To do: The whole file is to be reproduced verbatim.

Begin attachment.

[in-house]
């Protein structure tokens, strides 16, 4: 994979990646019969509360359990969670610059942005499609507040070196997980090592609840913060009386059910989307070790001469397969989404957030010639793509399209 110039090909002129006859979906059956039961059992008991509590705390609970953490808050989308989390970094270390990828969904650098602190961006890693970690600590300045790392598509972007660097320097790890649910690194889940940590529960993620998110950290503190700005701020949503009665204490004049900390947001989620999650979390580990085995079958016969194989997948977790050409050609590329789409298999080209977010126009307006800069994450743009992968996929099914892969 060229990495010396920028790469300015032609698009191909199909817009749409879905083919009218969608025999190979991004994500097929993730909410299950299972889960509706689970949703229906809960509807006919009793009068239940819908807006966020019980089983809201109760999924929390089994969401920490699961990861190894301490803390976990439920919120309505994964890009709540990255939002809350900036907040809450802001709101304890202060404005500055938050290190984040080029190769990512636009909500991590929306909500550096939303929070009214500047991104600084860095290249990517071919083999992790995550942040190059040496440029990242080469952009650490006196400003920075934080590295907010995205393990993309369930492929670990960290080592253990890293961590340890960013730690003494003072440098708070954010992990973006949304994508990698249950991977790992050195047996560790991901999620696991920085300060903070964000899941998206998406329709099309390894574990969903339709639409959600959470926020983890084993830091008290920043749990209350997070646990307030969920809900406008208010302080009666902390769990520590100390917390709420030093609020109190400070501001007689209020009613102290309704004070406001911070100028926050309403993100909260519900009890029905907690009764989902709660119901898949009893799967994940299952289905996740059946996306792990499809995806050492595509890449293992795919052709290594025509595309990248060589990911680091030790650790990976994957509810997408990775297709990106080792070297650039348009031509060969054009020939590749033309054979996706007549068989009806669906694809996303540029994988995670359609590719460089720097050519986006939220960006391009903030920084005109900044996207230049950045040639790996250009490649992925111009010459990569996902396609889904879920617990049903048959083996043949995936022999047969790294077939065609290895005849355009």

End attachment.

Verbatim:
[in-house]
């Protein structure tokens, strides 16, 4: 994979990646019969509360359990969670610059942005499609507040070196997980090592609840913060009386059910989307070790001469397969989404957030010639793509399209 110039090909002129006859979906059956039961059992008991509590705390609970953490808050989308989390970094270390990828969904650098602190961006890693970690600590300045790392598509972007660097320097790890649910690194889940940590529960993620998110950290503190700005701020949503009665204490004049900390947001989620999650979390580990085995079958016969194989997948977790050409050609590329789409298999080209977010126009307006800069994450743009992968996929099914892969 060229990495010396920028790469300015032609698009191909199909817009749409879905083919009218969608025999190979991004994500097929993730909410299950299972889960509706689970949703229906809960509807006919009793009068239940819908807006966020019980089983809201109760999924929390089994969401920490699961990861190894301490803390976990439920919120309505994964890009709540990255939002809350900036907040809450802001709101304890202060404005500055938050290190984040080029190769990512636009909500991590929306909500550096939303929070009214500047991104600084860095290249990517071919083999992790995550942040190059040496440029990242080469952009650490006196400003920075934080590295907010995205393990993309369930492929670990960290080592253990890293961590340890960013730690003494003072440098708070954010992990973006949304994508990698249950991977790992050195047996560790991901999620696991920085300060903070964000899941998206998406329709099309390894574990969903339709639409959600959470926020983890084993830091008290920043749990209350997070646990307030969920809900406008208010302080009666902390769990520590100390917390709420030093609020109190400070501001007689209020009613102290309704004070406001911070100028926050309403993100909260519900009890029905907690009764989902709660119901898949009893799967994940299952289905996740059946996306792990499809995806050492595509890449293992795919052709290594025509595309990248060589990911680091030790650790990976994957509810997408990775297709990106080792070297650039348009031509060969054009020939590749033309054979996706007549068989009806669906694809996303540029994988995670359609590719460089720097050519986006939220960006391009903030920084005109900044996207230049950045040639790996250009490649992925111009010459990569996902396609889904879920617990049903048959083996043949995936022999047969790294077939065609290895005849355009």